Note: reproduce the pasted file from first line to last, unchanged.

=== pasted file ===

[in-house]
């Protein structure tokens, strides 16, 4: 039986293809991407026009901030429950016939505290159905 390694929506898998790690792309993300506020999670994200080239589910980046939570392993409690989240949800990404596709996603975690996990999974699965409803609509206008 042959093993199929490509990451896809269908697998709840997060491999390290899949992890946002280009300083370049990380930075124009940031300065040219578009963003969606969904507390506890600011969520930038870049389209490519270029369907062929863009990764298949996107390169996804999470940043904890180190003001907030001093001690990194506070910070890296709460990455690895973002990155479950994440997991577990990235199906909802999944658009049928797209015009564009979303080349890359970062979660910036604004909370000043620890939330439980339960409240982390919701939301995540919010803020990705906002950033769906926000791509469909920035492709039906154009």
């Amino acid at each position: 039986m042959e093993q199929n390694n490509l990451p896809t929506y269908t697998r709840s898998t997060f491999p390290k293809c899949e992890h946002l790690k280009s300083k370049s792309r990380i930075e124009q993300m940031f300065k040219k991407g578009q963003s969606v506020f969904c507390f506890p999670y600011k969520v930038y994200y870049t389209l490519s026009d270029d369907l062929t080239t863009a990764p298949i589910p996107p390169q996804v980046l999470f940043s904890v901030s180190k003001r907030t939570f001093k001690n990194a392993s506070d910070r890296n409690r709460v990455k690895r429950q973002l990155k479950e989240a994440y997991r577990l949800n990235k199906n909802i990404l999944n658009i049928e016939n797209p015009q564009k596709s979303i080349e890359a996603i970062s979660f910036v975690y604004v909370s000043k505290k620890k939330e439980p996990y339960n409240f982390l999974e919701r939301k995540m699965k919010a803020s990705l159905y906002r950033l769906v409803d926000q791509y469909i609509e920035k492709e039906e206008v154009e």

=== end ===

[in-house]
């Protein structure tokens, strides 16, 4: 039986293809991407026009901030429950016939505290159905 390694929506898998790690792309993300506020999670994200080239589910980046939570392993409690989240949800990404596709996603975690996990999974699965409803609509206008 042959093993199929490509990451896809269908697998709840997060491999390290899949992890946002280009300083370049990380930075124009940031300065040219578009963003969606969904507390506890600011969520930038870049389209490519270029369907062929863009990764298949996107390169996804999470940043904890180190003001907030001093001690990194506070910070890296709460990455690895973002990155479950994440997991577990990235199906909802999944658009049928797209015009564009979303080349890359970062979660910036604004909370000043620890939330439980339960409240982390919701939301995540919010803020990705906002950033769906926000791509469909920035492709039906154009």
């Amino acid at each position: 039986m042959e093993q199929n390694n490509l990451p896809t929506y269908t697998r709840s898998t997060f491999p390290k293809c899949e992890h946002l790690k280009s300083k370049s792309r990380i930075e124009q993300m940031f300065k040219k991407g578009q963003s969606v506020f969904c507390f506890p999670y600011k969520v930038y994200y870049t389209l490519s026009d270029d369907l062929t080239t863009a990764p298949i589910p996107p390169q996804v980046l999470f940043s904890v901030s180190k003001r907030t939570f001093k001690n990194a392993s506070d910070r890296n409690r709460v990455k690895r429950q973002l990155k479950e989240a994440y997991r577990l949800n990235k199906n909802i990404l999944n658009i049928e016939n797209p015009q564009k596709s979303i080349e890359a996603i970062s979660f910036v975690y604004v909370s000043k505290k620890k939330e439980p996990y339960n409240f982390l999974e919701r939301k995540m699965k919010a803020s990705l159905y906002r950033l769906v409803d926000q791509y469909i609509e920035k492709e039906e206008v154009e």